Murray Goulburn has appointed a non-supplier in John Spark as Chairman of the co-op, less than a month after flagging the idea in its half-year financial report.
The dairy processor has also spent nearly $5m buying shares on-market, which has raised its stake in WCBF to 11.4%, against 9.9% in November 2010.
The move, made last month, follows Bega Cheese’s acquisition of 15% of WCBF in November.
Bega Cheese acquired the 15% stake at the invitation of its rival, Warrnambool Cheese & Butter, with Bega Cheese executive chairman Barry Irvin joining the WCB board.
The two companies have formed a strategic management group to “explore and evaluate opportunities for mutually beneficial cooperation”.
The $22.6m placement – 6m shares at $2.90 – is part of a total capital raising of $37m, is accompanied by a one-for-six share offer to WCB shareholders, and the issue of 7.7m further new shares at a price of $2.50 per share.
Earlier this year, WCB rejected a takeover offer at $4.50 a share from dairy giant Murray Goulburn.
WCB chairman Frank Davis says the cornerstone investment by Bega Cheese, together with the entitlement offer, will allow WCB to significantly reduce its debt and provide capital to pursue further growth options.
Irvin says Bega looks forward to supporting WCBF in its pursuit of future growth opportunities, and to working collaboratively with WCBF through the proposed strategic management group.
Murray Goulburn slammed the partnership, saying its initial takeover bid was made with a longer-term perspective and that it remains committed to an investment which allows it to be part of a process that is “yet to conclude”.
The WCB capital raising addresses the level of debt the company carries. However, Murray Goulburn was not consulted at all about its willingness to participate in the share placement, the company says.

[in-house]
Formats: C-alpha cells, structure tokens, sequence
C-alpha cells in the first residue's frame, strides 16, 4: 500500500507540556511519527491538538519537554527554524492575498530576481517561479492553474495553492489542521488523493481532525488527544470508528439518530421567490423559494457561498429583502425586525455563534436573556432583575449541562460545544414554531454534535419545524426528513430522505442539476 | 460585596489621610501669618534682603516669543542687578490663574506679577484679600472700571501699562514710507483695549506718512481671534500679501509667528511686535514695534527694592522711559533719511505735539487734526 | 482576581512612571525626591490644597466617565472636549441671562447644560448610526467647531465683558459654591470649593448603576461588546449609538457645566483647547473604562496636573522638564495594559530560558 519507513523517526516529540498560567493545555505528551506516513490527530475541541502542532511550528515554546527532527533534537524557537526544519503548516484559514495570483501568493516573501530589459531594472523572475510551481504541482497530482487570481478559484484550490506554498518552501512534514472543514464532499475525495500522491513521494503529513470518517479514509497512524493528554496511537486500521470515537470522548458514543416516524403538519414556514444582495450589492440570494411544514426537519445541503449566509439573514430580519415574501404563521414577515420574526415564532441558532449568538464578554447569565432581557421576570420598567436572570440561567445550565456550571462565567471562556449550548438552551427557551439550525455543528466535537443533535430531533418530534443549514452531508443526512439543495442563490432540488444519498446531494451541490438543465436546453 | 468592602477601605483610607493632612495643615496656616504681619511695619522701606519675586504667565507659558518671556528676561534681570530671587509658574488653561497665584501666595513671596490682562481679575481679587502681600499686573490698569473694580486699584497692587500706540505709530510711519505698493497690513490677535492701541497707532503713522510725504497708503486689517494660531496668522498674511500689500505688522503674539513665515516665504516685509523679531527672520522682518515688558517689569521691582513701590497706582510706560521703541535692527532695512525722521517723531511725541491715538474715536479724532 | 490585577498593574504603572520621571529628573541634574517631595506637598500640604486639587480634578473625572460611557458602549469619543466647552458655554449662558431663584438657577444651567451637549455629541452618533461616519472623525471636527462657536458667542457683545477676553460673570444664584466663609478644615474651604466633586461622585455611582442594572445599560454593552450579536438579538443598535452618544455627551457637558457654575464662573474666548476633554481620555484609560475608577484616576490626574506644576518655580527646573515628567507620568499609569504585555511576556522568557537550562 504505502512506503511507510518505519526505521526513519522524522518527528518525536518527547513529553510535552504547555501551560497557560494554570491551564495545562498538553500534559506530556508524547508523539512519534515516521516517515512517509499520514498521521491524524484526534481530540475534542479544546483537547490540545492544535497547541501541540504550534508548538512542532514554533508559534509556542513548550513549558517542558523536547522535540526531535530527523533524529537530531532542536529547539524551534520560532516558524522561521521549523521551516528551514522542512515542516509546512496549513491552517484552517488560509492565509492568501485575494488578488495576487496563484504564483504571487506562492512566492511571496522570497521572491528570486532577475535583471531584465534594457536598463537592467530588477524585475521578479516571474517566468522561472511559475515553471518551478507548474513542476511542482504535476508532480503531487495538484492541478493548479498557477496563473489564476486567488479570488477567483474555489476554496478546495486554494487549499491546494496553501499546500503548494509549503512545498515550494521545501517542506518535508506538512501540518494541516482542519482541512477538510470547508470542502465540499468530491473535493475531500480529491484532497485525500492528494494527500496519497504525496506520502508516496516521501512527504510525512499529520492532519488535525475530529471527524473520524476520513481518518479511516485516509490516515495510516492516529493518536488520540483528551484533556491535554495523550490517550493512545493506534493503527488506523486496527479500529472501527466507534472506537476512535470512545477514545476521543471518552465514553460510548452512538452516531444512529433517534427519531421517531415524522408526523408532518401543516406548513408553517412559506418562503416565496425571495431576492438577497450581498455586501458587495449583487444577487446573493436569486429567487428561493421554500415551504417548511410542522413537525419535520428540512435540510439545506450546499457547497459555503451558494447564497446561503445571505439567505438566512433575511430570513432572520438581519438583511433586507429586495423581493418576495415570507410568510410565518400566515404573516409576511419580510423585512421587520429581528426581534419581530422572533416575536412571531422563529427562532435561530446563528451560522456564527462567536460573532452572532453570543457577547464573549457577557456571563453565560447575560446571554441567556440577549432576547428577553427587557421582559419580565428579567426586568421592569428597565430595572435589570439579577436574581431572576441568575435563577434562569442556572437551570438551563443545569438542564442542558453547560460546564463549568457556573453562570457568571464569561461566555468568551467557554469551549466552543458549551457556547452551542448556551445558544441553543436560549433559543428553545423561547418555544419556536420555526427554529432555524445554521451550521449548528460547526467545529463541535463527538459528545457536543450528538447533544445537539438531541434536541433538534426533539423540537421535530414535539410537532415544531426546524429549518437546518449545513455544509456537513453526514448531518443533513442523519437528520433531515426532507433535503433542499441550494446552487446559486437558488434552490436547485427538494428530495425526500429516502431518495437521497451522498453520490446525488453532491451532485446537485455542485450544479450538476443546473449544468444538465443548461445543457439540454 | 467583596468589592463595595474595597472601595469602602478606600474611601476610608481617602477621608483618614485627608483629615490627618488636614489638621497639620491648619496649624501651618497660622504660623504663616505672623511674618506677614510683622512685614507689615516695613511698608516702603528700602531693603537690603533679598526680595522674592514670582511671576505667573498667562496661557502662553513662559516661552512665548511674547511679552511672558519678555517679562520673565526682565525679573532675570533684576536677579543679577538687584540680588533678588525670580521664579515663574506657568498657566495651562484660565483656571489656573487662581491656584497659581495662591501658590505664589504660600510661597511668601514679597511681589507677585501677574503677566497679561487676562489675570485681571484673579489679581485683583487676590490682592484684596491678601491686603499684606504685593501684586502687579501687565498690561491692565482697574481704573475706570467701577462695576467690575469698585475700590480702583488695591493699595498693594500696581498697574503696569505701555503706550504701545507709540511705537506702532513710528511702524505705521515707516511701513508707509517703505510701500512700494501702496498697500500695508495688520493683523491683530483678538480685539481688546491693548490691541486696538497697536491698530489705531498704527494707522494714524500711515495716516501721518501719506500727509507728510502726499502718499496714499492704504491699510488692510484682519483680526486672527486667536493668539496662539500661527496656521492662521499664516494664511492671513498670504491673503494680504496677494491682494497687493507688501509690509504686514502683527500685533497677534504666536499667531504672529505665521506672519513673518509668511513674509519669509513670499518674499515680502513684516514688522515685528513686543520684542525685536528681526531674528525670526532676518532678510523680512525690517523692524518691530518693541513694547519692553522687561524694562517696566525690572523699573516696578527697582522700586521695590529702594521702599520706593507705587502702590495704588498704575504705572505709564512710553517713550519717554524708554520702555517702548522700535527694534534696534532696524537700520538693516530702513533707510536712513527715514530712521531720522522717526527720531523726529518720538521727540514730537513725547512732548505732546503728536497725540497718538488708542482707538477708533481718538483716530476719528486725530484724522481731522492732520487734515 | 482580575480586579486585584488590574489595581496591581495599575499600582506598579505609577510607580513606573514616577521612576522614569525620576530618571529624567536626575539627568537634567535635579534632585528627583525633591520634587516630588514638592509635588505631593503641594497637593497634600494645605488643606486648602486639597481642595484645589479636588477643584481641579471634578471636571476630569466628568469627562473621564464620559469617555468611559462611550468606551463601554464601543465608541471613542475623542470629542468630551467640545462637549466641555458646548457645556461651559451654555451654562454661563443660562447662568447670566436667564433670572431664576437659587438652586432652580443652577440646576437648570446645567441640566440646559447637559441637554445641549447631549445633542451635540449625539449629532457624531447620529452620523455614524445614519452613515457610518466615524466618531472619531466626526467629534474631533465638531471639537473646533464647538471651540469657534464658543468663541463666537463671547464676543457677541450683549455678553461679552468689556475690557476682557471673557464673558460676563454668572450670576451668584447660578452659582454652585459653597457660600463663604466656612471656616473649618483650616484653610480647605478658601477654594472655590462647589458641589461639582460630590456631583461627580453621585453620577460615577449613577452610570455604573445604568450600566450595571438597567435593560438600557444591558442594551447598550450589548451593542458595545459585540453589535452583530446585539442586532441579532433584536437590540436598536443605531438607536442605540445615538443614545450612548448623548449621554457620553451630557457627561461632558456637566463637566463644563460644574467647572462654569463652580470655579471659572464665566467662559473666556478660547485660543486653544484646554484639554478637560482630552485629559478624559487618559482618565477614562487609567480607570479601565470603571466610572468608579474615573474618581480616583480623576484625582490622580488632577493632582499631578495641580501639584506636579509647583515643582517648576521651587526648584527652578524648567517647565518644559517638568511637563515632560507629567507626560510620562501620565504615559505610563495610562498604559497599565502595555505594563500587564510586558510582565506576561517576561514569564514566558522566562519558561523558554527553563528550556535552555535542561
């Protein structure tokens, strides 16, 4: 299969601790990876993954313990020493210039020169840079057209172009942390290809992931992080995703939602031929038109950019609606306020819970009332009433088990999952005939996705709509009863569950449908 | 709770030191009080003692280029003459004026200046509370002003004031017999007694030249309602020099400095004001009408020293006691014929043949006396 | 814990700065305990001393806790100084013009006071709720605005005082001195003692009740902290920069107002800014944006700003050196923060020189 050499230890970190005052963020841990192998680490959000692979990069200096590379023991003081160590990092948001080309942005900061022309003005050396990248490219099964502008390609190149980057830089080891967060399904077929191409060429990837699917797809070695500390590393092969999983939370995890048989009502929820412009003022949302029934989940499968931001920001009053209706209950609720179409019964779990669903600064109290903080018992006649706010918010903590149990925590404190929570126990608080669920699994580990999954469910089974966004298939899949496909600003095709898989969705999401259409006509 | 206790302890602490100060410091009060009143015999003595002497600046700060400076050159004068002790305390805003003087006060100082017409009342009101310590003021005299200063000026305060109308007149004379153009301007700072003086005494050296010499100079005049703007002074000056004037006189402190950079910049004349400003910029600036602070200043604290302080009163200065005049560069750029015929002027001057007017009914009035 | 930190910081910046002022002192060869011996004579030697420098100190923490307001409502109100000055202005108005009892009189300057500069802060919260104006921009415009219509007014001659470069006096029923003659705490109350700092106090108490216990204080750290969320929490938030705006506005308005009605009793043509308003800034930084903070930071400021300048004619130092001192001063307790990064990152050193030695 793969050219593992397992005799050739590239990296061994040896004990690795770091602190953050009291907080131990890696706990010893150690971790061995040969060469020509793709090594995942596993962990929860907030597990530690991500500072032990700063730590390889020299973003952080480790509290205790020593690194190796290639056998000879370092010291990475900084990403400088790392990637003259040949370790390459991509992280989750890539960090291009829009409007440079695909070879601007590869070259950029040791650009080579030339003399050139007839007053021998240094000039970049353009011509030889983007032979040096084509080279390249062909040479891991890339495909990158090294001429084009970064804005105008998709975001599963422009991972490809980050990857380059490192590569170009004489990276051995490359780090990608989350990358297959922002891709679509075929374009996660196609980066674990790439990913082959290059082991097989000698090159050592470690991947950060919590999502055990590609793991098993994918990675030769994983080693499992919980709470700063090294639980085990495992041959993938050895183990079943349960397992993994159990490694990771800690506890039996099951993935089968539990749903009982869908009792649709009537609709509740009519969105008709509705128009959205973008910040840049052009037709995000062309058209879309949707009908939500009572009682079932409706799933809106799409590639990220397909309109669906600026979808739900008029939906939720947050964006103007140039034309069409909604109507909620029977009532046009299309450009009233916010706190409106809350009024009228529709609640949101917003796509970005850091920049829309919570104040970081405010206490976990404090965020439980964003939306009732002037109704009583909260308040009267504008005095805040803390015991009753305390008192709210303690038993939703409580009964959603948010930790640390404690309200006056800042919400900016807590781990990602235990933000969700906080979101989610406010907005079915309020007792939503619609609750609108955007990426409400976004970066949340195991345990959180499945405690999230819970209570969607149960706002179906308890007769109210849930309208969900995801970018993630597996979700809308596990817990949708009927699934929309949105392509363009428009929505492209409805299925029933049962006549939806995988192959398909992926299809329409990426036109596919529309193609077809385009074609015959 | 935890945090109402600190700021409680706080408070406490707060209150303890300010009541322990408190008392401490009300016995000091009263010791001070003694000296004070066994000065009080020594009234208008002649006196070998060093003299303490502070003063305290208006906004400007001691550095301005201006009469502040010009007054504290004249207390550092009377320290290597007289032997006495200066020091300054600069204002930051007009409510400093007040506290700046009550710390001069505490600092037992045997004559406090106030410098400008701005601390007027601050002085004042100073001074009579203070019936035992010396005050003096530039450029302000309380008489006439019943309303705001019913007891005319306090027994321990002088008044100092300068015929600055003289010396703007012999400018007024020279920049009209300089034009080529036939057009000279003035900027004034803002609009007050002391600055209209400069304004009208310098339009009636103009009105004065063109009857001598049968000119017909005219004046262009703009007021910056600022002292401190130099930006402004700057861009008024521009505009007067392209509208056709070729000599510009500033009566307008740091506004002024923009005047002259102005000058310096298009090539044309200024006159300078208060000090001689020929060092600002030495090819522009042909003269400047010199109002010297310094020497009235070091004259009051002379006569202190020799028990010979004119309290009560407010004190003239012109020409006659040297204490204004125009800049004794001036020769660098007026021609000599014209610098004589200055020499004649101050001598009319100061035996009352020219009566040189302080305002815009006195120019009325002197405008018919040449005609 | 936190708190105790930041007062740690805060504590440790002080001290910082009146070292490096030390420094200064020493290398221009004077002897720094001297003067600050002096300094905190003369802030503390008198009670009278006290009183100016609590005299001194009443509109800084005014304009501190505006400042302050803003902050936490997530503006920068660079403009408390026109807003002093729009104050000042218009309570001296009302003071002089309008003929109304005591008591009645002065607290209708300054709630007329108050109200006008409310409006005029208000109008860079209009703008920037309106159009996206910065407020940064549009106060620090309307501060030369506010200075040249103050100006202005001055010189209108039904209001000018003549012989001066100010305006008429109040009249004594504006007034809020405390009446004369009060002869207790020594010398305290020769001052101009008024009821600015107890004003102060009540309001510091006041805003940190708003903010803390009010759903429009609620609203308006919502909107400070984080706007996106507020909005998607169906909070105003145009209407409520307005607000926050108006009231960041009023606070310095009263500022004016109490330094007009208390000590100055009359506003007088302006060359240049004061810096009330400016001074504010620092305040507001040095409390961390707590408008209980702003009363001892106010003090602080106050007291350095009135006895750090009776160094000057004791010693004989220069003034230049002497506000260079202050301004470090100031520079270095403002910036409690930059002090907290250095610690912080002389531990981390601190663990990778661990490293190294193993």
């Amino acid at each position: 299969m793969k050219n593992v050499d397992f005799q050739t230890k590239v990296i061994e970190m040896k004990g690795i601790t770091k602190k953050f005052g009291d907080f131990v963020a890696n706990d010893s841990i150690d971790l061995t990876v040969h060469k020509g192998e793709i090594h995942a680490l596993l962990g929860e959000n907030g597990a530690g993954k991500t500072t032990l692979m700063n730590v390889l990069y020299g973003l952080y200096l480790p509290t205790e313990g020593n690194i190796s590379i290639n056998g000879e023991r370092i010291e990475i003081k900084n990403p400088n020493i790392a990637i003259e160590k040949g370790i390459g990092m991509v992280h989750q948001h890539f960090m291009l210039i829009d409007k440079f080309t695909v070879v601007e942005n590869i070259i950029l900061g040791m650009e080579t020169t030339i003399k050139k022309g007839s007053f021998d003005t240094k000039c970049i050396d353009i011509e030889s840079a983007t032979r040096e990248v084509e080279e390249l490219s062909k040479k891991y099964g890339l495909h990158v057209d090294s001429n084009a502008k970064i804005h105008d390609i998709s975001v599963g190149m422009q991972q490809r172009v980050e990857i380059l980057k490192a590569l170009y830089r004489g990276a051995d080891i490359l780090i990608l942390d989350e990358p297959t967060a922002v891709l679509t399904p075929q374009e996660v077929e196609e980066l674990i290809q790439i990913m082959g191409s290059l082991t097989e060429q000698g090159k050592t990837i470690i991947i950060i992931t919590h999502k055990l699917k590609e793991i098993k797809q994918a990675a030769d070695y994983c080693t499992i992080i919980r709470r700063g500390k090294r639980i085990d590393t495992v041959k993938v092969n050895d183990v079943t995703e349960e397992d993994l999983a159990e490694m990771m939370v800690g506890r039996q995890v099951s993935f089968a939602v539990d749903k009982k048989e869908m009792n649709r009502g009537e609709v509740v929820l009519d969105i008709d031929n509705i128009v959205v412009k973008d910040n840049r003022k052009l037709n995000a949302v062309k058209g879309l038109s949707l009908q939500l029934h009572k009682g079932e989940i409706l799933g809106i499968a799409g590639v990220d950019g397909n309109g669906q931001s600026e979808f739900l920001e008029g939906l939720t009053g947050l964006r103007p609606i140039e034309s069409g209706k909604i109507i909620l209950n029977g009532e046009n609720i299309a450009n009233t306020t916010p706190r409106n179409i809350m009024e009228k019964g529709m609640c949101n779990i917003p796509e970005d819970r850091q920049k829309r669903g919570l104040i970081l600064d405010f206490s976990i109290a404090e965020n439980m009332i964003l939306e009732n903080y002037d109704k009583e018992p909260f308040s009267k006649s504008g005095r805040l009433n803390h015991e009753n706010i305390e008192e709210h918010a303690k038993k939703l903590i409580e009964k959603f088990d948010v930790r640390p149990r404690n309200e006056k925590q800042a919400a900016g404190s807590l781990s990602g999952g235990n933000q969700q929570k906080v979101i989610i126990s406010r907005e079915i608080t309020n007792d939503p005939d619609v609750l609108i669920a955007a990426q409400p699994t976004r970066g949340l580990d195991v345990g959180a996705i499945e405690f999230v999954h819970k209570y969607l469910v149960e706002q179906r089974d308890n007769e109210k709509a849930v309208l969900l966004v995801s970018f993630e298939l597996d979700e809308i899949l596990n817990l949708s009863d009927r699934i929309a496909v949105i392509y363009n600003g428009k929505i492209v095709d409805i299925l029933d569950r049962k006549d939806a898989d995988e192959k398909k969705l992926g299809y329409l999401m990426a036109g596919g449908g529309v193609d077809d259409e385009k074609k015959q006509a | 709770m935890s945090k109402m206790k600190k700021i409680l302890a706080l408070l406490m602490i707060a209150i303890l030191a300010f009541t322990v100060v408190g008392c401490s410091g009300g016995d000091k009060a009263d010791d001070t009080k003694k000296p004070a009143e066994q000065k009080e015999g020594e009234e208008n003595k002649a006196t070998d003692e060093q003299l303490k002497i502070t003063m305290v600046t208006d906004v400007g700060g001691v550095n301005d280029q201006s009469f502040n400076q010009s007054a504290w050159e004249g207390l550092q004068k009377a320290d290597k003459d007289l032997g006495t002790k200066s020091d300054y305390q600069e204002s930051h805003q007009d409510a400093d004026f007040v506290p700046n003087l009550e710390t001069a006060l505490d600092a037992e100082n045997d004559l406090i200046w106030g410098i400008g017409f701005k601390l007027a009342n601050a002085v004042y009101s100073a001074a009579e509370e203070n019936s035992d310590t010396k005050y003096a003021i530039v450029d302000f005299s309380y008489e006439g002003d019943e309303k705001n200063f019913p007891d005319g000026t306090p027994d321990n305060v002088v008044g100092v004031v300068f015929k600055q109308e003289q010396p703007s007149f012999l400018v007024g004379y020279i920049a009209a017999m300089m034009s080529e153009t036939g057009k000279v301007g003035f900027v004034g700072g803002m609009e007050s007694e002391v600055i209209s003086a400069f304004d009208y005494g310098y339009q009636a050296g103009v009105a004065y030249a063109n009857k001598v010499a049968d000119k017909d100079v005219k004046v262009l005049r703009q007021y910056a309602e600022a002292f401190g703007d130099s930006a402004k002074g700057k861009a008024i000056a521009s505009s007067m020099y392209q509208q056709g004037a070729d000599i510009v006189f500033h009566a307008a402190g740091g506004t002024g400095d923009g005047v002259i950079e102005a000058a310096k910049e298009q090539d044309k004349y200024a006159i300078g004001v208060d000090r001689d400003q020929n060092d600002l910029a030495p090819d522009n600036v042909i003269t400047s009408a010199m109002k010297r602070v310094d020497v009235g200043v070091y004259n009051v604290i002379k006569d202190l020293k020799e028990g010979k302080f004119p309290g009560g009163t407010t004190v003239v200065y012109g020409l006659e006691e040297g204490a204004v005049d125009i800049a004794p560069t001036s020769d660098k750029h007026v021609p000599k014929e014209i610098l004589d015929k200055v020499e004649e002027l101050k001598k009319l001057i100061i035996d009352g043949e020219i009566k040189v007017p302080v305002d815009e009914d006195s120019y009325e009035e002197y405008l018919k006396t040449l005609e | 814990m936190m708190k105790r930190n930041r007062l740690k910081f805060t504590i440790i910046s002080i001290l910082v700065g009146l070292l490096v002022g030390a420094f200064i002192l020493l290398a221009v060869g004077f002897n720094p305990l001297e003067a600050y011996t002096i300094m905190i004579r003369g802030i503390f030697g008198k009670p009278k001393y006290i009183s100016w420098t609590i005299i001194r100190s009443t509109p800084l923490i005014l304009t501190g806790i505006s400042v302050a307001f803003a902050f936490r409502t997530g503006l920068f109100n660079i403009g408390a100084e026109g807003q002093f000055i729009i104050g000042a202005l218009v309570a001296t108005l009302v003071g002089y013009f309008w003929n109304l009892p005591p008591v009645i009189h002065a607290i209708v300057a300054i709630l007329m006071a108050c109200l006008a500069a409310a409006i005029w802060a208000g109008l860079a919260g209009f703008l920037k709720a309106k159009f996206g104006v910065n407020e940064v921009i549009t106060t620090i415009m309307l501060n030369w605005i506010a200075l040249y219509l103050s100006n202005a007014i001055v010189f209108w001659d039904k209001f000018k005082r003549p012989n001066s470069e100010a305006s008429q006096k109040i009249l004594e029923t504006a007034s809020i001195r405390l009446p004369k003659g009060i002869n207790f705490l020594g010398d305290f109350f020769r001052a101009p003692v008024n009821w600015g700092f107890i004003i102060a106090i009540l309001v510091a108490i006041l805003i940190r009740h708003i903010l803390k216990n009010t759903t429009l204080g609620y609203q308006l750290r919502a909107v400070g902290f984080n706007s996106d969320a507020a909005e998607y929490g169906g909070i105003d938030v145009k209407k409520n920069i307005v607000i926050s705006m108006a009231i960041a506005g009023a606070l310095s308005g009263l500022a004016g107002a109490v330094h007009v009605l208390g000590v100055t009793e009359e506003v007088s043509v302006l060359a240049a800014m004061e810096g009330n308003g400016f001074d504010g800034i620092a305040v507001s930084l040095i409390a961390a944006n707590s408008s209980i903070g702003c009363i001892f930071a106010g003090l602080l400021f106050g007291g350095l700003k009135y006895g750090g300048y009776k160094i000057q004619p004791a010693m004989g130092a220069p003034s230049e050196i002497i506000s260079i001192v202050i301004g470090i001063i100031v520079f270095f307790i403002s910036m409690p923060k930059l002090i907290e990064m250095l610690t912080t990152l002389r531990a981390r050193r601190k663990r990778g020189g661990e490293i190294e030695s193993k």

As a 100% farmer-controlled cooperative, Murray Goulburn’s only interest is to increase the benefits it offers its farmers and the board remains committed to exploring all avenues by which this can sensibly be achieved, the company said in a statement.
“We believe that consolidation, not just with WCB and Murray Goulburn, but now also with Bega, can still deliver substantial benefits to farmers and the Australian dairy industry.
“If Australian dairy farmers are to successfully compete in the global market and receive higher farmgate returns in the future, it is important that Murray Goulburn delivers critical supply chain efficiencies, including those delivered through industry rationalisation and collaboration.
“With this in mind it is important to recall that the ACCC process triggered by our proposal to acquire WCB earlier this year did not reach a conclusion.
“Murray Goulburn withdrew its proposal because we did not see any realistic opportunity for further talks with WCB in the short-term and the 15% cap on shares in WCB limited the potential shareholding.
“The ACCC has left the door open for future approaches on this matter and we are disappointed that public statements on the ACCC process and outcome do not accurately reflect the position.”